Clin­ton hasn’t won the nom­i­na­tion, but she’s al­ready raised mil­lions for the Demo­cratic Party

Democrats are tak­ing ad­van­tage of new rules lift­ing gift lim­its “There’s more con­fi­dence … this money will be used to ben­e­fit her”

Bloomberg Businessweek (Asia) - - CONTENTS - −Bill Al­li­son The bot­tom line Tak­ing ad­van­tage of a 2014 Supreme Court rul­ing, Hil­lary Clin­ton has given $4.6 mil­lion to the DNC and state com­mit­tees.

Al­though the pri­mary sea­son is just get­ting un­der way, Hil­lary Clin­ton has al­ready started rais­ing money as if she’s the nom­i­nee. In Septem­ber, Clin­ton’s cam­paign and the Demo­cratic Na­tional Com­mit­tee cre­ated the Hil­lary Vic­tory Fund, a ve­hi­cle for so­lic­it­ing large do­na­tions and dis­tribut­ing the pro­ceeds to her cam­paign, the DNC, and 33 state par­ties that have agreed to

ac­cept money from Clin­ton’s fund. (Some states, like Iowa, aren’t par­tic­i­pat­ing.) Since then, Clin­ton has raised $26.9 mil­lion for the fund. That in­cludes at least 24 con­tri­bu­tions of more than $300,000 apiece, some from her most loyal donors: Florida bil­lion­aire S. Daniel Abra­ham, Los An­ge­les en­ter­tain­ment mogul Haim Sa­ban and his wife, Ch­eryl, and fi­nancier Ge­orge Soros.

Joint fundrais­ing com­mit­tees are noth­ing new; in 2012, both Mitt Rom­ney and Pres­i­dent Obama set them up af­ter they se­cured their party’s nom­i­na­tion. The 2014

Supreme Court de­ci­sion McCutcheon

v. Fed­eral Elec­tion Com­mis­sion ef­fec­tively elim­i­nated lim­its on giv­ing to party and cam­paign com­mit­tees in each two-year elec­tion cy­cle, set at $117,000 in 2012. Now, deep-pock­eted donors can give hun­dreds of thou­sands of dol­lars each year.

The only other way to make such large con­tri­bu­tions is by giv­ing to out­side groups like su­per PACs, which can take un­lim­ited do­na­tions but aren’t al­lowed to co­or­di­nate di­rectly with can­di­dates. “This is money the can­di­date con­trols,” says Sheila Krumholz, ex­ec­u­tive di­rec­tor of the Cen­ter for Re­spon­sive Pol­i­tics, a cam­paign-fi­nance watch­dog.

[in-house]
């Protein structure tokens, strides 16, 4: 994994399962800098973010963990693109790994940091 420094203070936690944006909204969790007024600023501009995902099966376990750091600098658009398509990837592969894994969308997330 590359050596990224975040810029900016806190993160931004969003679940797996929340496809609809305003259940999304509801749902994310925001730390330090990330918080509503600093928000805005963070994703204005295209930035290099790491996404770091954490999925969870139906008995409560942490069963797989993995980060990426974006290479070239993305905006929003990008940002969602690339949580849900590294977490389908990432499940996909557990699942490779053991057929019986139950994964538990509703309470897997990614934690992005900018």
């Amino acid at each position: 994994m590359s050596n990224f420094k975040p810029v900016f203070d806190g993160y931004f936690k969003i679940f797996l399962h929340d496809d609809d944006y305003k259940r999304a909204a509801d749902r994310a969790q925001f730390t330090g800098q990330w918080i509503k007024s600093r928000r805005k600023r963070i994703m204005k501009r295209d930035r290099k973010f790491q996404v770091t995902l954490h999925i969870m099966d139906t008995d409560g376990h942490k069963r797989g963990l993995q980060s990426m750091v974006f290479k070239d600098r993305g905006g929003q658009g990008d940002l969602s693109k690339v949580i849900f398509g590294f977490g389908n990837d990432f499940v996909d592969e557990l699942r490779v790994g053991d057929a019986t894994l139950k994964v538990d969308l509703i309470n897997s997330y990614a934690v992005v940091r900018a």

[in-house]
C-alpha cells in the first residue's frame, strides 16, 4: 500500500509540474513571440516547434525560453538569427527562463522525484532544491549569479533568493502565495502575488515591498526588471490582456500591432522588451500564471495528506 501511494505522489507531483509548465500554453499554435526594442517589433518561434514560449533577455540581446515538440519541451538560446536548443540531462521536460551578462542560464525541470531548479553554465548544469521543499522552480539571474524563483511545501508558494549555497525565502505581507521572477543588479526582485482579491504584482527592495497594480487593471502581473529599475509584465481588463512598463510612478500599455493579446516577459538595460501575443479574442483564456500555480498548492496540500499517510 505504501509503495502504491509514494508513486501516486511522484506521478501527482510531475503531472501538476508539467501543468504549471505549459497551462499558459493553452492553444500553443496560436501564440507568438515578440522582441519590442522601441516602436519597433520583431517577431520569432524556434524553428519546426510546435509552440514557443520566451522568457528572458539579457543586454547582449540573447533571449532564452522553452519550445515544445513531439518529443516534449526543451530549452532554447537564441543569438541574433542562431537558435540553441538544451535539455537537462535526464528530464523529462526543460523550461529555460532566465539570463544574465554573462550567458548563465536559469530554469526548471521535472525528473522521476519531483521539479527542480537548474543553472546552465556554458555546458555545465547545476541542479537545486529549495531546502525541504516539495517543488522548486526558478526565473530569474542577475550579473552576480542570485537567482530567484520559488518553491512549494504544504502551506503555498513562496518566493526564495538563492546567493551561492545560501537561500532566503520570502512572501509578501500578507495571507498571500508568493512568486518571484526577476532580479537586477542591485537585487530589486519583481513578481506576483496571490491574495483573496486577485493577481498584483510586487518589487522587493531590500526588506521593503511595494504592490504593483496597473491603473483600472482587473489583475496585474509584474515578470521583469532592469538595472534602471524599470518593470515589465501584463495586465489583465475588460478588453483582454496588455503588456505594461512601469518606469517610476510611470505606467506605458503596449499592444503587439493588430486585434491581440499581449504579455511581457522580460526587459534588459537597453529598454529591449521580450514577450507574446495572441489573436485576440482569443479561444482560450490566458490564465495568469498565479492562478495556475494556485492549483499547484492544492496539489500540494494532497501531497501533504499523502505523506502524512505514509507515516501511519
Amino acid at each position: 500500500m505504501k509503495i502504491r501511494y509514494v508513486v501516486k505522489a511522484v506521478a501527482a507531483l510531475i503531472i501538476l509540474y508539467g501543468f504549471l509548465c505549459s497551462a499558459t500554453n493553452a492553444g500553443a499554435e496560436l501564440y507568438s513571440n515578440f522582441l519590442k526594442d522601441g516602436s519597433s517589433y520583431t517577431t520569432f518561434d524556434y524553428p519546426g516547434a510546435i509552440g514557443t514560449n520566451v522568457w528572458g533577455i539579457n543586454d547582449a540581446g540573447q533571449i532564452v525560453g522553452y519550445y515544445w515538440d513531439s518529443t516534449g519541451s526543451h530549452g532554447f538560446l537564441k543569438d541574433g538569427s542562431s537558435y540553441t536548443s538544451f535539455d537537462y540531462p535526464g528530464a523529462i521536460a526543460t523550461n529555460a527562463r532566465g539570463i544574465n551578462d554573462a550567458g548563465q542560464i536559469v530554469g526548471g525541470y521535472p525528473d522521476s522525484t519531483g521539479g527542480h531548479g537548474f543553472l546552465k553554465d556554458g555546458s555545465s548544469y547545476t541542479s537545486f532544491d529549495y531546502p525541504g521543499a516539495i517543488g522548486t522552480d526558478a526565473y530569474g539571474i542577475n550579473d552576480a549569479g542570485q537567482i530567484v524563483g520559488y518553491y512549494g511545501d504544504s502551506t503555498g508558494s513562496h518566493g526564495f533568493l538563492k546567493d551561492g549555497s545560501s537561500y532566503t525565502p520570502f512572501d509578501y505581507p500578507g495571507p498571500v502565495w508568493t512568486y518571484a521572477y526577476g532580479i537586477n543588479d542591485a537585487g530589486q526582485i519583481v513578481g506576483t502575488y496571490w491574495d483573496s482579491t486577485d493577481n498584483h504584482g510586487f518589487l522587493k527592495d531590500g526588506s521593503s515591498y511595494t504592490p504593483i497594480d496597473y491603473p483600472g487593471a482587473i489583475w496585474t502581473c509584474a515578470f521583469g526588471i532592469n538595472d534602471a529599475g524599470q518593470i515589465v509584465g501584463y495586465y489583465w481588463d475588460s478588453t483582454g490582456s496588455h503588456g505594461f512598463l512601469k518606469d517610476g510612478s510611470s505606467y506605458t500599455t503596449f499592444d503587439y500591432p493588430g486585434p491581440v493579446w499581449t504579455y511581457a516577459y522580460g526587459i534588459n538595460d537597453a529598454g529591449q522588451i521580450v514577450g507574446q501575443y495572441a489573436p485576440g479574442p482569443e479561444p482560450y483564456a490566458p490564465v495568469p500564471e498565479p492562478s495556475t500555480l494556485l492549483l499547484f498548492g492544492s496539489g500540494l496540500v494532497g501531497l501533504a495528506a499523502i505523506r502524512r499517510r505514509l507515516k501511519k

The DNC urged can­di­dates to take ad­van­tage of the new rules by cre­at­ing joint fundrais­ing com­mit­tees in 2015 for the ben­e­fit of them­selves and the party, be­fore they know whether they’ll win the nom­i­na­tion. The first $2,700 of any con­tri­bu­tion to the Hil­lary Vic­tory Fund goes straight to Clin­ton’s cam­paign. The next $33,400 goes to the DNC, and the re­main­der is split evenly among par­tic­i­pat­ing states.

Bernie San­ders set up his joint fundrais­ing com­mit­tee, the Bernie Vic­tory Fund, in Novem­ber. So far it’s re­ported only one con­tri­bu­tion, a $1,000 trans­fer from the DNC, which is the only en­tity aside from San­ders’s own cam­paign com­mit­tee des­ig­nated as a re­cip­i­ent of funds. No one in the crowded field of Repub­li­can can­di­dates has set up a sim­i­lar ve­hi­cle. “I ex­pect that there’s more con­fi­dence on the part of Clin­ton that this money will be used to ben­e­fit her,” Krumholz says.

So far, the Hil­lary Vic­tory Fund

has dis­trib­uted $2.9 mil­lion to state com­mit­tees. “Hil­lary’s al­ways made it a pri­or­ity to strengthen the party,” says Josh Sch­w­erin, a spokesman for her cam­paign. “She be­lieves in the im­por­tance of elect­ing Democrats up and down the bal­lot.”

DATA: FED­ERAL ELEC­TION COM­MIS­SION

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